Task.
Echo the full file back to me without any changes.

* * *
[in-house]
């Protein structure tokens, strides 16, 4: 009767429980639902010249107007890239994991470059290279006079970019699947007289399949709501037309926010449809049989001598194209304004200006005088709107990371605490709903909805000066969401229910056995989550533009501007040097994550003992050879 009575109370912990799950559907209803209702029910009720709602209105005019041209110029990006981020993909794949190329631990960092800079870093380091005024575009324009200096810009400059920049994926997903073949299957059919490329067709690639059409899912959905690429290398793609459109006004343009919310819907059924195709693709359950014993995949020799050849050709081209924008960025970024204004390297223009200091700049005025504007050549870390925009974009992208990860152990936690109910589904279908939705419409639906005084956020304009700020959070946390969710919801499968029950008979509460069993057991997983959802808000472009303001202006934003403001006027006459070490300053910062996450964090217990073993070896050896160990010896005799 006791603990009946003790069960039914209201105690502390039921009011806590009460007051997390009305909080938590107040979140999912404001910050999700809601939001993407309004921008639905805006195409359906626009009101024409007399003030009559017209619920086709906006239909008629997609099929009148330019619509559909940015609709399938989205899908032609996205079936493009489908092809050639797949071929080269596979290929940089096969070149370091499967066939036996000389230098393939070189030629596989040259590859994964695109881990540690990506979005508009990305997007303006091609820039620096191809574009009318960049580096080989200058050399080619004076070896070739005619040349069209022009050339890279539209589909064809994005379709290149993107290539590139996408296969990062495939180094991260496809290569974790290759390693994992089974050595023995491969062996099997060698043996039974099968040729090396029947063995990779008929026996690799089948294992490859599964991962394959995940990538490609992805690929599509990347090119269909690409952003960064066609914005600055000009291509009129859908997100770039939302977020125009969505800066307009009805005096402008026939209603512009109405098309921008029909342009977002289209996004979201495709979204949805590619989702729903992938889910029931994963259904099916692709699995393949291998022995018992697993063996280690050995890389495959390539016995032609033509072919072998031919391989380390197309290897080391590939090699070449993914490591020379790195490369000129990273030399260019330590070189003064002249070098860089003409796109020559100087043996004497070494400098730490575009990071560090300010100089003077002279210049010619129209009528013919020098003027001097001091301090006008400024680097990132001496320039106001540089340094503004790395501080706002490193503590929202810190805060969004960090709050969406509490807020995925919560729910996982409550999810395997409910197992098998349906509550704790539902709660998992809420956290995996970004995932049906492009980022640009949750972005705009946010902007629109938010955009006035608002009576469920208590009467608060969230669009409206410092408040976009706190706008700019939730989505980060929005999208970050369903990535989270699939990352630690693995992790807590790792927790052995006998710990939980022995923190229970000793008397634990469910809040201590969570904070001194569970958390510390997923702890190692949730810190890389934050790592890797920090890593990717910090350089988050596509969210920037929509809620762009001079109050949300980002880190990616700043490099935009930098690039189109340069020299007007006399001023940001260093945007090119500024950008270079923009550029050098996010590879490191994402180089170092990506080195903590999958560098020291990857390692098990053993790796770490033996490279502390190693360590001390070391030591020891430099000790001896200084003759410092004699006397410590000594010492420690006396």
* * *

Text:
[in-house]
């Protein structure tokens, strides 16, 4: 009767429980639902010249107007890239994991470059290279006079970019699947007289399949709501037309926010449809049989001598194209304004200006005088709107990371605490709903909805000066969401229910056995989550533009501007040097994550003992050879 009575109370912990799950559907209803209702029910009720709602209105005019041209110029990006981020993909794949190329631990960092800079870093380091005024575009324009200096810009400059920049994926997903073949299957059919490329067709690639059409899912959905690429290398793609459109006004343009919310819907059924195709693709359950014993995949020799050849050709081209924008960025970024204004390297223009200091700049005025504007050549870390925009974009992208990860152990936690109910589904279908939705419409639906005084956020304009700020959070946390969710919801499968029950008979509460069993057991997983959802808000472009303001202006934003403001006027006459070490300053910062996450964090217990073993070896050896160990010896005799 006791603990009946003790069960039914209201105690502390039921009011806590009460007051997390009305909080938590107040979140999912404001910050999700809601939001993407309004921008639905805006195409359906626009009101024409007399003030009559017209619920086709906006239909008629997609099929009148330019619509559909940015609709399938989205899908032609996205079936493009489908092809050639797949071929080269596979290929940089096969070149370091499967066939036996000389230098393939070189030629596989040259590859994964695109881990540690990506979005508009990305997007303006091609820039620096191809574009009318960049580096080989200058050399080619004076070896070739005619040349069209022009050339890279539209589909064809994005379709290149993107290539590139996408296969990062495939180094991260496809290569974790290759390693994992089974050595023995491969062996099997060698043996039974099968040729090396029947063995990779008929026996690799089948294992490859599964991962394959995940990538490609992805690929599509990347090119269909690409952003960064066609914005600055000009291509009129859908997100770039939302977020125009969505800066307009009805005096402008026939209603512009109405098309921008029909342009977002289209996004979201495709979204949805590619989702729903992938889910029931994963259904099916692709699995393949291998022995018992697993063996280690050995890389495959390539016995032609033509072919072998031919391989380390197309290897080391590939090699070449993914490591020379790195490369000129990273030399260019330590070189003064002249070098860089003409796109020559100087043996004497070494400098730490575009990071560090300010100089003077002279210049010619129209009528013919020098003027001097001091301090006008400024680097990132001496320039106001540089340094503004790395501080706002490193503590929202810190805060969004960090709050969406509490807020995925919560729910996982409550999810395997409910197992098998349906509550704790539902709660998992809420956290995996970004995932049906492009980022640009949750972005705009946010902007629109938010955009006035608002009576469920208590009467608060969230669009409206410092408040976009706190706008700019939730989505980060929005999208970050369903990535989270699939990352630690693995992790807590790792927790052995006998710990939980022995923190229970000793008397634990469910809040201590969570904070001194569970958390510390997923702890190692949730810190890389934050790592890797920090890593990717910090350089988050596509969210920037929509809620762009001079109050949300980002880190990616700043490099935009930098690039189109340069020299007007006399001023940001260093945007090119500024950008270079923009550029050098996010590879490191994402180089170092990506080195903590999958560098020291990857390692098990053993790796770490033996490279502390190693360590001390070391030591020891430099000790001896200084003759410092004699006397410590000594010492420690006396």